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Global Media and Communications Watch The International Legal Blog for the Tech, Media and Telecoms Industry
Posted in Copyright Photo of Anthonia Ghalamkarizadeh

AdBlock Plus – German media houses want it stopped

9251839_Text_imagesAdblocking is an increasingly wide-spread phenomenon with huge impact on the online advertising industry. The best known and by far most popular adblocking tool is AdBlock Plus, marketed by the German company Eyeo GmbH. AdBlock Plus is among the most frequently downloaded browser add-ons worldwide, with over 144 million active users reported in 2014 (Source: Page Fair and Adobe 2014 report). AdBlock Plus allows Internet users to decide which advertising content they want to have appear on their screens. The software comes with a pre-selection of blacklisted and whitelisted websites and, by default, users of AdBlock Plus only see advertising content that has been whitelisted by Eyeo. Users are free, in theory, to set their own preferences, but most will probably stick with the default setting.

The decision whether a website goes on the whitelist is taken, so Eyeo contends, by a volunteer community who decide on criteria that must be met for an ad to be acceptable. Whitelisting requires in particular that ads:

  • must be static
  • should preferably contain only text, and no attention-seeking images
  • and must not cover website content or otherwise interfere with the user’s perusal of the website content.

It is easy to see that the first of these criteria creates a serious challenge to media houses that provide free video content from their TV programs online. Such content is often accompanied by short video ads, which lead to an automatic blacklisting under Eyeo’s criteria. Several large German media companies have recently filed lawsuits against Eyeo. These are currently pending at first instance before several German District Courts. They contend that Eyeo engages in unfair competition through its white- and blacklisting selection process. In particular, they maintain that Eyeo is striking individual deals with some companies to pay for whitelisting, in some cases collecting million dollar amounts. That whitelisting is thus allegedly negotiable is said to run counter to Eyeo’s professed aim: To create a better user experience on the Internet.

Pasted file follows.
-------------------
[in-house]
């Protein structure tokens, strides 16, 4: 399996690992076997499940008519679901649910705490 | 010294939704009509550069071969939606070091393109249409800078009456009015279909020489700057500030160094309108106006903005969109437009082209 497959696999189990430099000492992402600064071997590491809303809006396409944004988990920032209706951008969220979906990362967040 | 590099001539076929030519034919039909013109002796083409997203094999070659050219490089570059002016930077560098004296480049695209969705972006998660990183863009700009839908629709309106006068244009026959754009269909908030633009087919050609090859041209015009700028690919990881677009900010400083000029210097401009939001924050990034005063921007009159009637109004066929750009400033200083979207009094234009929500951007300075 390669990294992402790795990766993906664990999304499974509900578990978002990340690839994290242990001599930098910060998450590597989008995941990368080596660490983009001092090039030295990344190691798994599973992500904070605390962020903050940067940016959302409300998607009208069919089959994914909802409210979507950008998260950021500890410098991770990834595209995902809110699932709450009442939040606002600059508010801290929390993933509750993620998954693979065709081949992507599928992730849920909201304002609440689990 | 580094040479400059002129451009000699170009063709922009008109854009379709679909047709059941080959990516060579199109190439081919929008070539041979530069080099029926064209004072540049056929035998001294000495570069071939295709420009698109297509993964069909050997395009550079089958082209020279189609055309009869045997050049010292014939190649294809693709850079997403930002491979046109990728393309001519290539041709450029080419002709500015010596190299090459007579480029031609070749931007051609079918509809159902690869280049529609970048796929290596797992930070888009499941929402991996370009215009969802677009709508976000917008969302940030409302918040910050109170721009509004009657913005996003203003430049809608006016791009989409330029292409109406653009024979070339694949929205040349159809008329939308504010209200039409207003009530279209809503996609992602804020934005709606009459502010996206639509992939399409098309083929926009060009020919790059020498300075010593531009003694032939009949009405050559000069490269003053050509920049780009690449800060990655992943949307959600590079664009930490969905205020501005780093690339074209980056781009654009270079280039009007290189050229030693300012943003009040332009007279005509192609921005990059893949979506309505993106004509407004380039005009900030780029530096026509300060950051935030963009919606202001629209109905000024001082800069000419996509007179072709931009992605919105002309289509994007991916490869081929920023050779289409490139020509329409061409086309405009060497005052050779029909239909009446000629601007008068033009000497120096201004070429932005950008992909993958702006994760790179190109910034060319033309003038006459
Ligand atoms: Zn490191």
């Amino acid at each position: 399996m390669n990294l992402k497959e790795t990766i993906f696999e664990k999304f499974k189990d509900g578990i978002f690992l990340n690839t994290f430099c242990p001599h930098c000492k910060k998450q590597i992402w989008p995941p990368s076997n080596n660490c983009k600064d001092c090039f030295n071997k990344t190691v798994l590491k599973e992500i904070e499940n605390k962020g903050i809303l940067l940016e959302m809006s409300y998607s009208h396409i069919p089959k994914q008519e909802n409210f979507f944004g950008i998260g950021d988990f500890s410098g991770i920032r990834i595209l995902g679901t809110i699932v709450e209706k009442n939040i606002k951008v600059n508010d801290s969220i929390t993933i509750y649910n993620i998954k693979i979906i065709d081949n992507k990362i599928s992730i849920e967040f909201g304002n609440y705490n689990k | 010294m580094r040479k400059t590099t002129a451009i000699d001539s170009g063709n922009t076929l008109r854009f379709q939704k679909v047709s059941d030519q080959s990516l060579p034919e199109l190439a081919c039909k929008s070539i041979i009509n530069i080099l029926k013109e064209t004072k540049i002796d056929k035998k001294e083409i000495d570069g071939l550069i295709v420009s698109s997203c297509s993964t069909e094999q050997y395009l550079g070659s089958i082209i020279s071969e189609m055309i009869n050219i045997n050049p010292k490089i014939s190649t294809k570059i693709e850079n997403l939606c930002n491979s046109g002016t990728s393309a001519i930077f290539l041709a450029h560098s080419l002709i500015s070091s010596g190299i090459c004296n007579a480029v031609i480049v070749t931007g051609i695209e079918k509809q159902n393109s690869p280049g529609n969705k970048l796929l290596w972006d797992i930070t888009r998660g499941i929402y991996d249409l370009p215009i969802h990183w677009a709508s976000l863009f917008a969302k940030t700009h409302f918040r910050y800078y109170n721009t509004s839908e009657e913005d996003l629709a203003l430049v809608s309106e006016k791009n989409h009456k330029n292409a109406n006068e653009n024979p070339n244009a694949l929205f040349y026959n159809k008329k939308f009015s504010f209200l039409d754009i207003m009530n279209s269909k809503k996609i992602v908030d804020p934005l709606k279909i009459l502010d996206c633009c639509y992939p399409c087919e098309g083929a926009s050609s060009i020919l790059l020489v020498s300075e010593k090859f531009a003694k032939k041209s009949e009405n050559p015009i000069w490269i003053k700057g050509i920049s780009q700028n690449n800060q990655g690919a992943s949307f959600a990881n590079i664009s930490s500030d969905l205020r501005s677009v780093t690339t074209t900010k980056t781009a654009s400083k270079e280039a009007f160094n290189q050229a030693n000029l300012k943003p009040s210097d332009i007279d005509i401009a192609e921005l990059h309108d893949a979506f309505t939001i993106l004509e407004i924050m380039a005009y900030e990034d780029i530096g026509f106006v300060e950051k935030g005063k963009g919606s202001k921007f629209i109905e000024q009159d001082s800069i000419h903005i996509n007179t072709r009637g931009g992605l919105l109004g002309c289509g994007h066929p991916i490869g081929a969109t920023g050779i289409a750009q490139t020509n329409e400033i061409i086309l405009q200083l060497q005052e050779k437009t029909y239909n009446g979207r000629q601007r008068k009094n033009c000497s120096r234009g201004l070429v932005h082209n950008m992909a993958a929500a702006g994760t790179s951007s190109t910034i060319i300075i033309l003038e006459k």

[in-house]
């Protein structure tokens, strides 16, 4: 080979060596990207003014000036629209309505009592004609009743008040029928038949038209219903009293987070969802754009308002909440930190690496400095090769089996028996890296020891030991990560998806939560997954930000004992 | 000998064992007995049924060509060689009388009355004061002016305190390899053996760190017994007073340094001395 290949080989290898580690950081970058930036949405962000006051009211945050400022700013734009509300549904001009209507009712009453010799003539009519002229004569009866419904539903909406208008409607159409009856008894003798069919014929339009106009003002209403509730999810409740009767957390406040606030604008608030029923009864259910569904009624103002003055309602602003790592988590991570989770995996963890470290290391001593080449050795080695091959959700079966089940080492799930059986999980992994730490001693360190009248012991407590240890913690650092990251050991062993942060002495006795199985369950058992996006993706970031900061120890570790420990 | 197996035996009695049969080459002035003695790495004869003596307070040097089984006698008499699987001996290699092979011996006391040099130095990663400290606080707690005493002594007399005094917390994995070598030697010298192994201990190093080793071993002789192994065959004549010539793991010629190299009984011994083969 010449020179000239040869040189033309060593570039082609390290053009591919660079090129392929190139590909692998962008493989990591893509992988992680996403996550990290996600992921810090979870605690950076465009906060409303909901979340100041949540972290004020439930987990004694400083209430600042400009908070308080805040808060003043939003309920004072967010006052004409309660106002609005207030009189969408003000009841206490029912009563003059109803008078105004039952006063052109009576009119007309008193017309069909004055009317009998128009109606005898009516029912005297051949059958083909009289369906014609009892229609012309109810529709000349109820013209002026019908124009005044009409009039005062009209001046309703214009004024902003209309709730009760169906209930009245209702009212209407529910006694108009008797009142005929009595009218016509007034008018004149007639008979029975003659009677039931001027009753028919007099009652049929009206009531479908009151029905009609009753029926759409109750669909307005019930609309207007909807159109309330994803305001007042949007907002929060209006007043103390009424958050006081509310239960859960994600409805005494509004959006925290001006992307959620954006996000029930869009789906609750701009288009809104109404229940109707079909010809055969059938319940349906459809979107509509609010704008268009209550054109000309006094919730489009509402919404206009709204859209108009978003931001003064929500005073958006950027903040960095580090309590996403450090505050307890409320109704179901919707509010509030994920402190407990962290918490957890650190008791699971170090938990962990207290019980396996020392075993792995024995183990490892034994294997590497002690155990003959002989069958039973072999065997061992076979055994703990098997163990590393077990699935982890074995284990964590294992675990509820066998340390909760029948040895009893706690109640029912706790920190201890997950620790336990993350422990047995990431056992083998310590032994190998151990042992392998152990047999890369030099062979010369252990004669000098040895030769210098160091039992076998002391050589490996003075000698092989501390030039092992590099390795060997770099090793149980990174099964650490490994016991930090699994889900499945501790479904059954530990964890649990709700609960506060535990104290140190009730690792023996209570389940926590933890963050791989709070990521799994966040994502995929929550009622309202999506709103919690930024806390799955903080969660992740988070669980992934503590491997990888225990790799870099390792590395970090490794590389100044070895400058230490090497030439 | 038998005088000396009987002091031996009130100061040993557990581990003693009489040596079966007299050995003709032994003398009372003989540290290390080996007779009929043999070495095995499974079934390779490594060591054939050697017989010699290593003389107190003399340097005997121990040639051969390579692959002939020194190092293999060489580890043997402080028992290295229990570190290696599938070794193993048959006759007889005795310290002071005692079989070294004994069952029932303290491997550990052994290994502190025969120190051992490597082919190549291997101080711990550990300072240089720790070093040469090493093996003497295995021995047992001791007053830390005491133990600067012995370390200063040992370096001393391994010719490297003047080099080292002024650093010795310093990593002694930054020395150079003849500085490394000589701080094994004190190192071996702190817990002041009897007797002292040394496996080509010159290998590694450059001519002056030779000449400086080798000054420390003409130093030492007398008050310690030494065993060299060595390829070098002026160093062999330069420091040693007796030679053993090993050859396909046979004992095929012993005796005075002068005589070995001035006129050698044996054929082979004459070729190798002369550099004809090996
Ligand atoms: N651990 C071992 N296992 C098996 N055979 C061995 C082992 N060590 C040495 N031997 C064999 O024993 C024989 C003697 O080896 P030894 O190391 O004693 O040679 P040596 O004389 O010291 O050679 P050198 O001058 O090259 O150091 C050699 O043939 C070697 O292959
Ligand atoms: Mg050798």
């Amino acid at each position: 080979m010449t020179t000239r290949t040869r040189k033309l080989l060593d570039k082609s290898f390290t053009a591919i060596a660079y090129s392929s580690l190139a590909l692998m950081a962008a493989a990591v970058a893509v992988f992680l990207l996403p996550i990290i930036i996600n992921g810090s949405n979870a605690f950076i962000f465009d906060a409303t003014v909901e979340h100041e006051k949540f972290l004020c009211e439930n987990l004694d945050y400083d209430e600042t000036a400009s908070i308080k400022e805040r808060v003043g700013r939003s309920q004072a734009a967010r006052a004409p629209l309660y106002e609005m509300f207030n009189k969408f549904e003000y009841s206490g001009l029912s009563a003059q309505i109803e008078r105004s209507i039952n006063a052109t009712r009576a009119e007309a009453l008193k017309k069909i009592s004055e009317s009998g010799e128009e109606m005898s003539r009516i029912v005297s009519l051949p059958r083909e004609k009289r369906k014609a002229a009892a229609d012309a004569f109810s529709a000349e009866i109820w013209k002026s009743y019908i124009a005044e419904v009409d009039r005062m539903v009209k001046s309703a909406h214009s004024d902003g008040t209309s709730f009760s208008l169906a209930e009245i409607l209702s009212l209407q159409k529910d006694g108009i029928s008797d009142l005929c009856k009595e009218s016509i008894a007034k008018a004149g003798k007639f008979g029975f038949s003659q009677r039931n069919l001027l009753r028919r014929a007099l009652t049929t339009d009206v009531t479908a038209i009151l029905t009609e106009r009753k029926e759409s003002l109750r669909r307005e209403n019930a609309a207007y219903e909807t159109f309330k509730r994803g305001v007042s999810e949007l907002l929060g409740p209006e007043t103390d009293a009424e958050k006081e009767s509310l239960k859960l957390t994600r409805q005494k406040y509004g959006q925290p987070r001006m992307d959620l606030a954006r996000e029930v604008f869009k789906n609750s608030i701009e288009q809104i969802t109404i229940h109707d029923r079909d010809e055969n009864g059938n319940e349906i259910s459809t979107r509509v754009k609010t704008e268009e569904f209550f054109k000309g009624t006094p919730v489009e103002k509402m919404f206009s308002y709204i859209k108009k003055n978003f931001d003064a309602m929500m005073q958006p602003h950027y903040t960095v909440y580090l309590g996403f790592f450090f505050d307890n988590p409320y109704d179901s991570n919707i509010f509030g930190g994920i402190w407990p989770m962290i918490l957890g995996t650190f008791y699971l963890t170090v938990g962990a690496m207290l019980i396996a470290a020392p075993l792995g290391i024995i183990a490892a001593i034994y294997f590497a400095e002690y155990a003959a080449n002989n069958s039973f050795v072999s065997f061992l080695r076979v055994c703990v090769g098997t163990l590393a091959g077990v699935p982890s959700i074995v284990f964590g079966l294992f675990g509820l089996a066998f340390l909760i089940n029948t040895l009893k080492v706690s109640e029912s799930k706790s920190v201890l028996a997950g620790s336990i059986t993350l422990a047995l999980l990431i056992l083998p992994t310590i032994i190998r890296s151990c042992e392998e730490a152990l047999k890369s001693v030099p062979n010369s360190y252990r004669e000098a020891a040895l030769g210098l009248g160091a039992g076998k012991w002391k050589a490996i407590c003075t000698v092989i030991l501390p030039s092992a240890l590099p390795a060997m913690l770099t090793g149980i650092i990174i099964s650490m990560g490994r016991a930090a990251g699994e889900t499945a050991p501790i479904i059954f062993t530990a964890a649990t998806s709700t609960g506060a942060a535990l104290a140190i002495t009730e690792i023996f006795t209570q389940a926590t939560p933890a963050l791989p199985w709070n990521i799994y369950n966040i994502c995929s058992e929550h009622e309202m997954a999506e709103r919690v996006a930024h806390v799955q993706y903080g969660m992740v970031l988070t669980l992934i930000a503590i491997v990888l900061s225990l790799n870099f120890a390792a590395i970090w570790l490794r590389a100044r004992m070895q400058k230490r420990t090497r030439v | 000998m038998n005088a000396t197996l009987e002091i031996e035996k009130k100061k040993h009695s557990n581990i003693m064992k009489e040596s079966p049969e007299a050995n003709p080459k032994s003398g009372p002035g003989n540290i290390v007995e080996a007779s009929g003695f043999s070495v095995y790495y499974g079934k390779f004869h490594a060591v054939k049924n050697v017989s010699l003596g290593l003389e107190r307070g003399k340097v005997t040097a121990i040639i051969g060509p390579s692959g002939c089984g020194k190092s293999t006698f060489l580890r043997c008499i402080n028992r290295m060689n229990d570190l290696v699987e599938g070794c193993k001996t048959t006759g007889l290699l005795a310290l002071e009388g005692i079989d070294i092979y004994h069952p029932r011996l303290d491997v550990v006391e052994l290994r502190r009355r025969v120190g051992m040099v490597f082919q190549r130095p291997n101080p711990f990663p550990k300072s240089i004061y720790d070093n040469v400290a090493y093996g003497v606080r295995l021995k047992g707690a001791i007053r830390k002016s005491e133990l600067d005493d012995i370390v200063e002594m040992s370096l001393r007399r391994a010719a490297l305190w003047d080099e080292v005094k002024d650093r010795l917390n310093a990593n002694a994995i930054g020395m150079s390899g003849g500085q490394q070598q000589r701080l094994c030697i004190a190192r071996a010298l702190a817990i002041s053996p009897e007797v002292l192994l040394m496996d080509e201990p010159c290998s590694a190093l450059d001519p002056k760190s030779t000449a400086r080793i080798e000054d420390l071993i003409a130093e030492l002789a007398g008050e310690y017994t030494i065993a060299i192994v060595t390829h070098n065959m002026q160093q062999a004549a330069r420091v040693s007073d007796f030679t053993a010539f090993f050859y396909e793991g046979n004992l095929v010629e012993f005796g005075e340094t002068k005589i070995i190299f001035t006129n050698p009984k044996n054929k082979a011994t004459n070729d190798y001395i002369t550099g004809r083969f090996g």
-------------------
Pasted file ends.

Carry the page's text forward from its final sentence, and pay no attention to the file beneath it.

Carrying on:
Further claims brought by some of the media houses are based on copyright infringement and antitrust law. It is disputed between the parties whether or not Eyeo holds, and abuses, a dominant market position. Depending on how one counts, AdBlock Plus has a market share of more than 30% (say the plaintiffs) or 3% (as Eyeo says). Finally, one of the media houses has also brought copyright claims. It argues that the blacklisted websites are being modified in their structure as well as in their content by the adblocking.

In the first oral hearings that have already taken place, the German District Courts took a cautious approach that tends to favor Eyeo’s position. In particular, the courts seemed to be critical of the plaintiffs’ strongest arguments (those based on unfair competition law) at a very early stage in the legal assessment. Several judges said they doubted that Eyeo even is a competitor of the plaintiffs within the meaning of the German Unfair Competition Act. Should this preliminary assessment hold up, it would rule out unfair competition under any of the available heads of claim under the statute.